2.  Later in 2007 the Sorensens learned that it would be impossible to place 20 parking stalls underground for technical reasons, but they concealed this fact from their investors for the next five years while taking substantial management fees. In addition, the 250% floor area ratio recommendation turned out to be not true.
  3. Eventually, 60% of the outside investors (who had invested over $1.1 million) sued the Sorensens for fraud. The matter was heard before a retired Superior Court judge as part of a judicially-ordered arbitration. There was an eleven-day hearing during which the Sorensens spent considerable time justifying their position and explaining why they had been wronged by the City and the City Council.
  4. The result of the hearing was that the judge rejected the Sorensens’ arguments and ruled in favor of the investors. He ruled that the Sorensens were guilty of negligent misrepresentations, a form of fraud, and that the investment had been mismanaged. He further ruled that there was “no evidence presented to establish any impropriety” by the City Council or any public official.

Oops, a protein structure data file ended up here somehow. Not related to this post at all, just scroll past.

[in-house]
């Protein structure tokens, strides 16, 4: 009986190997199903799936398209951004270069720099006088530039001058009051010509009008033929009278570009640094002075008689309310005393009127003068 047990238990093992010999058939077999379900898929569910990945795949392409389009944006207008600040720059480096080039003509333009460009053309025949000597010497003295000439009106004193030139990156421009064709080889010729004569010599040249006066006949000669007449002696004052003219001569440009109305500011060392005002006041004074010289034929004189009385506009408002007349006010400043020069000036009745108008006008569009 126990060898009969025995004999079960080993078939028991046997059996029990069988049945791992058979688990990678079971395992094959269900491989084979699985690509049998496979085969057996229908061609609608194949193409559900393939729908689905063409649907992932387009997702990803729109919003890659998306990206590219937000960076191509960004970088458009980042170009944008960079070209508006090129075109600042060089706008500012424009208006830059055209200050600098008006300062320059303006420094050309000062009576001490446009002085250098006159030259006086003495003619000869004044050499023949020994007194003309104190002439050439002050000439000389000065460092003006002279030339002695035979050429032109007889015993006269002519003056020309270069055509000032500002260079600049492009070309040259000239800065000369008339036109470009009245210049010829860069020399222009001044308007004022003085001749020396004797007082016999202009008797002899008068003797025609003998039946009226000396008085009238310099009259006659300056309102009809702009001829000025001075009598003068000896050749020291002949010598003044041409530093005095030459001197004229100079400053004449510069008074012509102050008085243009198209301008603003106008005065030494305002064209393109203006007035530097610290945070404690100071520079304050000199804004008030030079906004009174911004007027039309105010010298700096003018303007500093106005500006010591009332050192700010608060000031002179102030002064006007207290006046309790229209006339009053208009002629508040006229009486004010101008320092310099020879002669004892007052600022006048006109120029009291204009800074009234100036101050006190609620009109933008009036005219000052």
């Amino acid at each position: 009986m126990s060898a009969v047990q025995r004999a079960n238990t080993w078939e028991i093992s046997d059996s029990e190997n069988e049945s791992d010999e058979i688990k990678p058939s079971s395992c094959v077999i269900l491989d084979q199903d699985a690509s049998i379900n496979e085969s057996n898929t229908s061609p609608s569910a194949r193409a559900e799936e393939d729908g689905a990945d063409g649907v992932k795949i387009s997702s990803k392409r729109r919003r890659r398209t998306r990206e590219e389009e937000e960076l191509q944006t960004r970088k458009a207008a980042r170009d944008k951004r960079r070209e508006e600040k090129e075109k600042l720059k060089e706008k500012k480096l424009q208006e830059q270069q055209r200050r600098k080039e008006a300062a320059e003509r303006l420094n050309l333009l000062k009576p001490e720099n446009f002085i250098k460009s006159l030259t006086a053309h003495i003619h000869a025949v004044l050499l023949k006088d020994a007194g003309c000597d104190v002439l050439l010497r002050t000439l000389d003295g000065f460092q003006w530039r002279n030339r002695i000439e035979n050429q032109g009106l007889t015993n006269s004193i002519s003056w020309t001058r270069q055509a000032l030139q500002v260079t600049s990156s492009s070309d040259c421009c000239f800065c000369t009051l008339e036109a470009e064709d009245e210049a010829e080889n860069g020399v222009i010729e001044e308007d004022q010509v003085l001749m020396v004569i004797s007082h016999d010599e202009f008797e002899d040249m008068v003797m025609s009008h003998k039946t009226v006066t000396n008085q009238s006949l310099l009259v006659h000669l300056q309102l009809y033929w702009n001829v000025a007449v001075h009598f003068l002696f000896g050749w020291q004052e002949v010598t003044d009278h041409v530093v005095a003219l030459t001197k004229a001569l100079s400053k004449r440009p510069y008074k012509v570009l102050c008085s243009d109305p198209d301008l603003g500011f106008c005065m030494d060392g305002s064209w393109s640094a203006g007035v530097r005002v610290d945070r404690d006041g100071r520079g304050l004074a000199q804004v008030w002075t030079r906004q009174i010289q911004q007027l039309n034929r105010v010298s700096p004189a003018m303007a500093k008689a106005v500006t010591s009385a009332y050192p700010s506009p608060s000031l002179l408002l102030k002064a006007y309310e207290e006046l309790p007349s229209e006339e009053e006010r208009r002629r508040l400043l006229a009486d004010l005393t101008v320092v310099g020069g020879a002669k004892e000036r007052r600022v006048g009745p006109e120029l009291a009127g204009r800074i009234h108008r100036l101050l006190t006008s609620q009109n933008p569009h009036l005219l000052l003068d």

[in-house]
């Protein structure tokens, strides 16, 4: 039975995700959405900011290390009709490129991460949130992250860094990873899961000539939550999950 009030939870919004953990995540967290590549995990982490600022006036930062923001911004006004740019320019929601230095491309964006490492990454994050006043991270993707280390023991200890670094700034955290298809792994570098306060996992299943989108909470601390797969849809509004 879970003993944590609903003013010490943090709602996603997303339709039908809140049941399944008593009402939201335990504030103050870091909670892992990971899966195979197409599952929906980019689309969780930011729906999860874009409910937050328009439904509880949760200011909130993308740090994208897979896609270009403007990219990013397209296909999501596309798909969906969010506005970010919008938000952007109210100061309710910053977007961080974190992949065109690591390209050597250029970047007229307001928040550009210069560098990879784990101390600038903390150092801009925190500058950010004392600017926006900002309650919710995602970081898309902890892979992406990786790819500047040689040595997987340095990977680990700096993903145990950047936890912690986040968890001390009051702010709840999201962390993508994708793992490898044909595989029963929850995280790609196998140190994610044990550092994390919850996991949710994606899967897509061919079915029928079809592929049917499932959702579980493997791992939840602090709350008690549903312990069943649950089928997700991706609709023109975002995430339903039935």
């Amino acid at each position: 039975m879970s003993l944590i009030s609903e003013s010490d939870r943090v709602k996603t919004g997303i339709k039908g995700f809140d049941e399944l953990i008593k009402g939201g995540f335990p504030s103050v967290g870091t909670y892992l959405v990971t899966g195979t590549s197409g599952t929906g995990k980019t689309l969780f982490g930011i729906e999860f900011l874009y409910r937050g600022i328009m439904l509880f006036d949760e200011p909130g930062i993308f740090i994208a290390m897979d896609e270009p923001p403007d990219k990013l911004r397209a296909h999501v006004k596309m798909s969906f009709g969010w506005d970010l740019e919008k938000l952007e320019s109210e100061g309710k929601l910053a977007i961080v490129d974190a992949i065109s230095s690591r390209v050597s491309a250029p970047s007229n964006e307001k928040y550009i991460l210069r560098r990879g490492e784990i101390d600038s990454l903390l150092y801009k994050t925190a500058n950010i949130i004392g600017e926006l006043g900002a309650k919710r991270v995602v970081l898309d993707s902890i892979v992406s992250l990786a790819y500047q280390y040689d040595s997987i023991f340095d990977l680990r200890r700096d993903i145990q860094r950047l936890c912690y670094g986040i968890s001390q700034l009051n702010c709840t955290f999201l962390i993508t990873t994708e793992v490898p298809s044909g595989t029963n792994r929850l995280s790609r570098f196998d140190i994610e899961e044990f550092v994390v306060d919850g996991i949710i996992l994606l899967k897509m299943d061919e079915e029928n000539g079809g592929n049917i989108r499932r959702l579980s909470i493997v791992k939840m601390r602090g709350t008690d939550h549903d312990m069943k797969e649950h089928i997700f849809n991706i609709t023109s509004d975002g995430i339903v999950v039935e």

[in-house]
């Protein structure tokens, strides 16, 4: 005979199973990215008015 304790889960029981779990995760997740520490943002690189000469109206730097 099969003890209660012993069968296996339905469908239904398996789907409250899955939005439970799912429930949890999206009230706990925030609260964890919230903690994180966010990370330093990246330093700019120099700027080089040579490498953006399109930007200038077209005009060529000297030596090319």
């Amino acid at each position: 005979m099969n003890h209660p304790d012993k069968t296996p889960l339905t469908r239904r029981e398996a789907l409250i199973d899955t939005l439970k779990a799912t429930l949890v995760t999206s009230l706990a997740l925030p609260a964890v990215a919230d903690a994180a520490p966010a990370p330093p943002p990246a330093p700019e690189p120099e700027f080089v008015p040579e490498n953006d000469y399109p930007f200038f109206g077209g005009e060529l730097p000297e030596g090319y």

5.  In short, the judge found that the failure to obtain approval for the proposed 3-story office building was caused by the failure to propose a building that met City zoning standards or obtain acceptable provisions for waivers of certain zoning requirements. There were two primary reasons that the City rejected the application: City height limitations and the inability to satisfy City parking requirements since parking requirements would obviously have been violated by a 3-story building. In addition, the judge felt that the continued refusal to propose a smaller building, which could easily have been approved within a short period of time after the purchase of the property, showed a willful lack of cooperation with City zoning and parking standards.
  6. The Sorensens then sued both the judge and former Councilman Ron Packard (Packard was on the City Council when the application was turned down) with a variety of claims, all of which were summarily dismissed with anti-SLAPP motions (SLAPP is a legal abbreviation for Strategic Lawsuit Against Public Participation and refers to lawsuits filed for strategic purposes and that are deemed frivolous).

During the term of the most recent City Council that ended with the election in November 2018, then Council member Jean Mordo was a firm supporter of the Sorensens and their project. During the hearing he testified on their behalf. Some feel that the Sorensens did not file their new 5-story application until after the election because they wished to avoid it becoming an embarrassing campaign issue for Mordo, who was running for re-election.